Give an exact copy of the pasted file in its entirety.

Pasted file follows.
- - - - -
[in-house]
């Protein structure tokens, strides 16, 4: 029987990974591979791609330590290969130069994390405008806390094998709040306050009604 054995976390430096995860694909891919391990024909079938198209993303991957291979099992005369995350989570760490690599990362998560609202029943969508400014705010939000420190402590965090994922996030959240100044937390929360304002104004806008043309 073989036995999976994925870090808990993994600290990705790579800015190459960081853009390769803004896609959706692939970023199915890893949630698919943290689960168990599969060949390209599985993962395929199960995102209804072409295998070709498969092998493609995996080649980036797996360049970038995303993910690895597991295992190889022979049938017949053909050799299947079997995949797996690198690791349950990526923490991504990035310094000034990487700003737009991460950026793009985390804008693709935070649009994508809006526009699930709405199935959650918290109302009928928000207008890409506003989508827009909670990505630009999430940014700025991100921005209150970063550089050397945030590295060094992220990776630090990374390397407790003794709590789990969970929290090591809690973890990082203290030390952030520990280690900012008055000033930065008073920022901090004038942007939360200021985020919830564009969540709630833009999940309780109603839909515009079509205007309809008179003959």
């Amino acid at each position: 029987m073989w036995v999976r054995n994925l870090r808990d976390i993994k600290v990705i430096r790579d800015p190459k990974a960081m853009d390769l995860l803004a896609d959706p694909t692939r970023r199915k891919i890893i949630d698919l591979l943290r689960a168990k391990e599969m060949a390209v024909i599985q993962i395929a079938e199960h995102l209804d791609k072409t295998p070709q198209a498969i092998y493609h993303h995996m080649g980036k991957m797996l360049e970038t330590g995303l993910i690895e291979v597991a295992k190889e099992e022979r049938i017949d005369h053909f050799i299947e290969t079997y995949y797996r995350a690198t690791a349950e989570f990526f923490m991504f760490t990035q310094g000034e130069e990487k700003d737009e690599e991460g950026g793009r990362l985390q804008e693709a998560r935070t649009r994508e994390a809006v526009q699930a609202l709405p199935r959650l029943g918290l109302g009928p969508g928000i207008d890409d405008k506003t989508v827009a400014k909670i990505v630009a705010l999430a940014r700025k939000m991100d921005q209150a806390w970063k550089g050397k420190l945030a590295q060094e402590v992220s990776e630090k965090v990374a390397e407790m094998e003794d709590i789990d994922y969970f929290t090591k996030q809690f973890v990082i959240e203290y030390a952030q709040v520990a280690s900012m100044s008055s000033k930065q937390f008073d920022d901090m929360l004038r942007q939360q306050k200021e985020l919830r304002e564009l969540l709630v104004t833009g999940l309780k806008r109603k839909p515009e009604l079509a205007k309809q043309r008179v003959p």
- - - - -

[in-house]
């Protein structure tokens, strides 16, 4: 029987990974591979791609330590290969130069994390405008806390094998709040306050009604 054995976390430096995860694909891919391990024909079938198209993303991957291979099992005369995350989570760490690599990362998560609202029943969508400014705010939000420190402590965090994922996030959240100044937390929360304002104004806008043309 073989036995999976994925870090808990993994600290990705790579800015190459960081853009390769803004896609959706692939970023199915890893949630698919943290689960168990599969060949390209599985993962395929199960995102209804072409295998070709498969092998493609995996080649980036797996360049970038995303993910690895597991295992190889022979049938017949053909050799299947079997995949797996690198690791349950990526923490991504990035310094000034990487700003737009991460950026793009985390804008693709935070649009994508809006526009699930709405199935959650918290109302009928928000207008890409506003989508827009909670990505630009999430940014700025991100921005209150970063550089050397945030590295060094992220990776630090990374390397407790003794709590789990969970929290090591809690973890990082203290030390952030520990280690900012008055000033930065008073920022901090004038942007939360200021985020919830564009969540709630833009999940309780109603839909515009079509205007309809008179003959």
């Amino acid at each position: 029987m073989w036995v999976r054995n994925l870090r808990d976390i993994k600290v990705i430096r790579d800015p190459k990974a960081m853009d390769l995860l803004a896609d959706p694909t692939r970023r199915k891919i890893i949630d698919l591979l943290r689960a168990k391990e599969m060949a390209v024909i599985q993962i395929a079938e199960h995102l209804d791609k072409t295998p070709q198209a498969i092998y493609h993303h995996m080649g980036k991957m797996l360049e970038t330590g995303l993910i690895e291979v597991a295992k190889e099992e022979r049938i017949d005369h053909f050799i299947e290969t079997y995949y797996r995350a690198t690791a349950e989570f990526f923490m991504f760490t990035q310094g000034e130069e990487k700003d737009e690599e991460g950026g793009r990362l985390q804008e693709a998560r935070t649009r994508e994390a809006v526009q699930a609202l709405p199935r959650l029943g918290l109302g009928p969508g928000i207008d890409d405008k506003t989508v827009a400014k909670i990505v630009a705010l999430a940014r700025k939000m991100d921005q209150a806390w970063k550089g050397k420190l945030a590295q060094e402590v992220s990776e630090k965090v990374a390397e407790m094998e003794d709590i789990d994922y969970f929290t090591k996030q809690f973890v990082i959240e203290y030390a952030q709040v520990a280690s900012m100044s008055s000033k930065q937390f008073d920022d901090m929360l004038r942007q939360q306050k200021e985020l919830r304002e564009l969540l709630v104004t833009g999940l309780k806008r109603k839909p515009e009604l079509a205007k309809q043309r008179v003959p």